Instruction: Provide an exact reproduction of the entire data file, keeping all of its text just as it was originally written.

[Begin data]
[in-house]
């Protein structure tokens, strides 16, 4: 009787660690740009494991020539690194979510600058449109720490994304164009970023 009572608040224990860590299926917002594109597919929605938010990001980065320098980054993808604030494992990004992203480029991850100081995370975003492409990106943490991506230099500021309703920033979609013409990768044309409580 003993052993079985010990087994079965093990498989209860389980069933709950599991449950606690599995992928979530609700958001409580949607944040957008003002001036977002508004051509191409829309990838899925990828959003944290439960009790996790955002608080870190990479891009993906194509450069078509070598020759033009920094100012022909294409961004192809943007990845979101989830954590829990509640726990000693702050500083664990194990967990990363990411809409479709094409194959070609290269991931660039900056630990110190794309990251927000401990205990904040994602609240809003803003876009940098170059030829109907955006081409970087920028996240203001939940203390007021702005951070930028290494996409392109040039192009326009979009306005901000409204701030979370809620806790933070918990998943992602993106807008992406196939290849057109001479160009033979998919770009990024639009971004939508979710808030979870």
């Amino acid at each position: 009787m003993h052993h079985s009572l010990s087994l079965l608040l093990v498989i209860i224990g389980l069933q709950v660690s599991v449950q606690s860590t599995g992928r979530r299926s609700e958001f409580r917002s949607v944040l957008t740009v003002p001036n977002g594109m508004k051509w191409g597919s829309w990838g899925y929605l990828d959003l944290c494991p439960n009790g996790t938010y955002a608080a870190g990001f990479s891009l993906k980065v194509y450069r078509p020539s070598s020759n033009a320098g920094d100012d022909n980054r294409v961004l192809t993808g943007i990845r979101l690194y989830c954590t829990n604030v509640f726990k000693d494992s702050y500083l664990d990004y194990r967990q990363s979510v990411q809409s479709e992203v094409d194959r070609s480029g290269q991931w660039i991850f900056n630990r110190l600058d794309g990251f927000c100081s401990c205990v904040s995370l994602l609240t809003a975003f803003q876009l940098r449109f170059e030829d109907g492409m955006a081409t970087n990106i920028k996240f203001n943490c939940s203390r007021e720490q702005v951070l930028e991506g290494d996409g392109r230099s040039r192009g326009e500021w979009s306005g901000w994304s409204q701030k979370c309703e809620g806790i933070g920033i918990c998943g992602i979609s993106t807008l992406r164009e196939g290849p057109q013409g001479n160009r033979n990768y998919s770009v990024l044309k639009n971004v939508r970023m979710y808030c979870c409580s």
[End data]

[in-house]
């Protein structure tokens, strides 16, 4: 009787660690740009494991020539690194979510600058449109720490994304164009970023 009572608040224990860590299926917002594109597919929605938010990001980065320098980054993808604030494992990004992203480029991850100081995370975003492409990106943490991506230099500021309703920033979609013409990768044309409580 003993052993079985010990087994079965093990498989209860389980069933709950599991449950606690599995992928979530609700958001409580949607944040957008003002001036977002508004051509191409829309990838899925990828959003944290439960009790996790955002608080870190990479891009993906194509450069078509070598020759033009920094100012022909294409961004192809943007990845979101989830954590829990509640726990000693702050500083664990194990967990990363990411809409479709094409194959070609290269991931660039900056630990110190794309990251927000401990205990904040994602609240809003803003876009940098170059030829109907955006081409970087920028996240203001939940203390007021702005951070930028290494996409392109040039192009326009979009306005901000409204701030979370809620806790933070918990998943992602993106807008992406196939290849057109001479160009033979998919770009990024639009971004939508979710808030979870």
């Amino acid at each position: 009787m003993h052993h079985s009572l010990s087994l079965l608040l093990v498989i209860i224990g389980l069933q709950v660690s599991v449950q606690s860590t599995g992928r979530r299926s609700e958001f409580r917002s949607v944040l957008t740009v003002p001036n977002g594109m508004k051509w191409g597919s829309w990838g899925y929605l990828d959003l944290c494991p439960n009790g996790t938010y955002a608080a870190g990001f990479s891009l993906k980065v194509y450069r078509p020539s070598s020759n033009a320098g920094d100012d022909n980054r294409v961004l192809t993808g943007i990845r979101l690194y989830c954590t829990n604030v509640f726990k000693d494992s702050y500083l664990d990004y194990r967990q990363s979510v990411q809409s479709e992203v094409d194959r070609s480029g290269q991931w660039i991850f900056n630990r110190l600058d794309g990251f927000c100081s401990c205990v904040s995370l994602l609240t809003a975003f803003q876009l940098r449109f170059e030829d109907g492409m955006a081409t970087n990106i920028k996240f203001n943490c939940s203390r007021e720490q702005v951070l930028e991506g290494d996409g392109r230099s040039r192009g326009e500021w979009s306005g901000w994304s409204q701030k979370c309703e809620g806790i933070g920033i918990c998943g992602i979609s993106t807008l992406r164009e196939g290849p057109q013409g001479n160009r033979n990768y998919s770009v990024l044309k639009n971004v939508r970023m979710y808030c979870c409580s």